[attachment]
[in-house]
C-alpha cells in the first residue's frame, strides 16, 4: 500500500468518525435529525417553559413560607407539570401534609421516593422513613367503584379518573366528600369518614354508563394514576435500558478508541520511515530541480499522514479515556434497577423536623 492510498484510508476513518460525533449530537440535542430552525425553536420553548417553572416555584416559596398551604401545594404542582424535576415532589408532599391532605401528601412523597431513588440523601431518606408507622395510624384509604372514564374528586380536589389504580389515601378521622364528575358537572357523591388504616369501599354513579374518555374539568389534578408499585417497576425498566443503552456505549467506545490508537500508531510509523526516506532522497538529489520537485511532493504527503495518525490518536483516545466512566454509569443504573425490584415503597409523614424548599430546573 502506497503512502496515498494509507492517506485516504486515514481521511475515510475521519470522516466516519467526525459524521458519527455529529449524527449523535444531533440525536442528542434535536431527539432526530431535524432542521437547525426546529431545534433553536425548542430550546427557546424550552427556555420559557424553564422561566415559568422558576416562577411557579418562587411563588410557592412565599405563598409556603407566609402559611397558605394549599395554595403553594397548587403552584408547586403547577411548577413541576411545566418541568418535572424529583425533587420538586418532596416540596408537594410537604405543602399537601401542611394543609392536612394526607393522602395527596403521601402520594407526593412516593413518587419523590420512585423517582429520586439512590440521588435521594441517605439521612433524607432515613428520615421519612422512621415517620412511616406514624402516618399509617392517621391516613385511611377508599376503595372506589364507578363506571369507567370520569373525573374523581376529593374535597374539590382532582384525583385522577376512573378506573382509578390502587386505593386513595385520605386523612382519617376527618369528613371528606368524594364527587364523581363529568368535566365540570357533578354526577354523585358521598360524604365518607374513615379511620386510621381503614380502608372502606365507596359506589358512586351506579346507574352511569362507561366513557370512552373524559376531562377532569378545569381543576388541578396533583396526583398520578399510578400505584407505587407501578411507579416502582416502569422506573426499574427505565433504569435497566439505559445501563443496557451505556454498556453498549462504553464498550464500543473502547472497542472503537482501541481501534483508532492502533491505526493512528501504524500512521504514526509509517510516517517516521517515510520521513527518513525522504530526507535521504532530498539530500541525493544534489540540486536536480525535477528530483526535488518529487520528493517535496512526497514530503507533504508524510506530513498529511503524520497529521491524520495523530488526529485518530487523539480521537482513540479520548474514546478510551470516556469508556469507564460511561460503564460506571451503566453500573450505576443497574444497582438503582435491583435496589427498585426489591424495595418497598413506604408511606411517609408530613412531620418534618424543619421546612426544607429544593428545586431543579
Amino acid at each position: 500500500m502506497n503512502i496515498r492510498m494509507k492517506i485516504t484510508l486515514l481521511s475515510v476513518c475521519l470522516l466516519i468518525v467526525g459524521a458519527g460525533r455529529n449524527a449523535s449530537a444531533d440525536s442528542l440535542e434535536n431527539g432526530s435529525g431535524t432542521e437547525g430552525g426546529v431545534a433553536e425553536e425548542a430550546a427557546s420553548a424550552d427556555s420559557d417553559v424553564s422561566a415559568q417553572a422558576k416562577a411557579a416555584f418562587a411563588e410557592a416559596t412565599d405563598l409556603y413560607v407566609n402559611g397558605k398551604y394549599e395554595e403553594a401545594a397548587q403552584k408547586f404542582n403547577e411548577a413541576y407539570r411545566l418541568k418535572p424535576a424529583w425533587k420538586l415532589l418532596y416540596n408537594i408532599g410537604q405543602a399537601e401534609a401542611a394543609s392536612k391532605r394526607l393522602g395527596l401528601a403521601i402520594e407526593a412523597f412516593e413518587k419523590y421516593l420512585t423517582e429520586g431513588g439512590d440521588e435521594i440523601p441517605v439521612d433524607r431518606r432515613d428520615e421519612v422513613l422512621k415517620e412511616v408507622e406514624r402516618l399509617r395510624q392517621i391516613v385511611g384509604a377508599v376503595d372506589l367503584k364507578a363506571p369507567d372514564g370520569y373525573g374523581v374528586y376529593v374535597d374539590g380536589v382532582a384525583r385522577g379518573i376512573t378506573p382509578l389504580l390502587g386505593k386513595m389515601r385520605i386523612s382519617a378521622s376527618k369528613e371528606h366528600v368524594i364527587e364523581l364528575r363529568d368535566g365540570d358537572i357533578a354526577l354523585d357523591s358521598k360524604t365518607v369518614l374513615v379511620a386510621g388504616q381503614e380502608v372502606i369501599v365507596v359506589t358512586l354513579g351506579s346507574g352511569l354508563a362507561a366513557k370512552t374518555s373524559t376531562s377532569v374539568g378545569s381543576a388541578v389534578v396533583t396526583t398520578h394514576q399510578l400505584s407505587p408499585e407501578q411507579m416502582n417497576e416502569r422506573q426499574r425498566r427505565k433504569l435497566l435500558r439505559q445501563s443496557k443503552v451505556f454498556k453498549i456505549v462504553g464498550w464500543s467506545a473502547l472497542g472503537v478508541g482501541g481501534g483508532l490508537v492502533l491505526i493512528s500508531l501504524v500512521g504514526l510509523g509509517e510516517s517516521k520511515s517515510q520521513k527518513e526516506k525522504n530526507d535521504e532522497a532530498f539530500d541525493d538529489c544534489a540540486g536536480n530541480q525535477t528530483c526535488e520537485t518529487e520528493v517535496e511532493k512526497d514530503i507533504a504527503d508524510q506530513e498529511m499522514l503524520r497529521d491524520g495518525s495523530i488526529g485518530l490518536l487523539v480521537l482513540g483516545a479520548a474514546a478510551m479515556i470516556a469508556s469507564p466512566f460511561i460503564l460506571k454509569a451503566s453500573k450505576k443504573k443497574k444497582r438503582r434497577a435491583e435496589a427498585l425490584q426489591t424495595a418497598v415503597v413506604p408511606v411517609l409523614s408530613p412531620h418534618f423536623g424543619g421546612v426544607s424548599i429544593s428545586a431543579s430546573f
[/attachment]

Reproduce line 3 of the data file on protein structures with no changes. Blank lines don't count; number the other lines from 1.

Amino acid at each position: 500500500m502506497n503512502i496515498r492510498m494509507k492517506i485516504t484510508l486515514l481521511s475515510v476513518c475521519l470522516l466516519i468518525v467526525g459524521a458519527g460525533r455529529n449524527a449523535s449530537a444531533d440525536s442528542l440535542e434535536n431527539g432526530s435529525g431535524t432542521e437547525g430552525g426546529v431545534a433553536e425553536e425548542a430550546a427557546s420553548a424550552d427556555s420559557d417553559v424553564s422561566a415559568q417553572a422558576k416562577a411557579a416555584f418562587a411563588e410557592a416559596t412565599d405563598l409556603y413560607v407566609n402559611g397558605k398551604y394549599e395554595e403553594a401545594a397548587q403552584k408547586f404542582n403547577e411548577a413541576y407539570r411545566l418541568k418535572p424535576a424529583w425533587k420538586l415532589l418532596y416540596n408537594i408532599g410537604q405543602a399537601e401534609a401542611a394543609s392536612k391532605r394526607l393522602g395527596l401528601a403521601i402520594e407526593a412523597f412516593e413518587k419523590y421516593l420512585t423517582e429520586g431513588g439512590d440521588e435521594i440523601p441517605v439521612d433524607r431518606r432515613d428520615e421519612v422513613l422512621k415517620e412511616v408507622e406514624r402516618l399509617r395510624q392517621i391516613v385511611g384509604a377508599v376503595d372506589l367503584k364507578a363506571p369507567d372514564g370520569y373525573g374523581v374528586y376529593v374535597d374539590g380536589v382532582a384525583r385522577g379518573i376512573t378506573p382509578l389504580l390502587g386505593k386513595m389515601r385520605i386523612s382519617a378521622s376527618k369528613e371528606h366528600v368524594i364527587e364523581l364528575r363529568d368535566g365540570d358537572i357533578a354526577l354523585d357523591s358521598k360524604t365518607v369518614l374513615v379511620a386510621g388504616q381503614e380502608v372502606i369501599v365507596v359506589t358512586l354513579g351506579s346507574g352511569l354508563a362507561a366513557k370512552t374518555s373524559t376531562s377532569v374539568g378545569s381543576a388541578v389534578v396533583t396526583t398520578h394514576q399510578l400505584s407505587p408499585e407501578q411507579m416502582n417497576e416502569r422506573q426499574r425498566r427505565k433504569l435497566l435500558r439505559q445501563s443496557k443503552v451505556f454498556k453498549i456505549v462504553g464498550w464500543s467506545a473502547l472497542g472503537v478508541g482501541g481501534g483508532l490508537v492502533l491505526i493512528s500508531l501504524v500512521g504514526l510509523g509509517e510516517s517516521k520511515s517515510q520521513k527518513e526516506k525522504n530526507d535521504e532522497a532530498f539530500d541525493d538529489c544534489a540540486g536536480n530541480q525535477t528530483c526535488e520537485t518529487e520528493v517535496e511532493k512526497d514530503i507533504a504527503d508524510q506530513e498529511m499522514l503524520r497529521d491524520g495518525s495523530i488526529g485518530l490518536l487523539v480521537l482513540g483516545a479520548a474514546a478510551m479515556i470516556a469508556s469507564p466512566f460511561i460503564l460506571k454509569a451503566s453500573k450505576k443504573k443497574k444497582r438503582r434497577a435491583e435496589a427498585l425490584q426489591t424495595a418497598v415503597v413506604p408511606v411517609l409523614s408530613p412531620h418534618f423536623g424543619g421546612v426544607s424548599i429544593s428545586a431543579s430546573f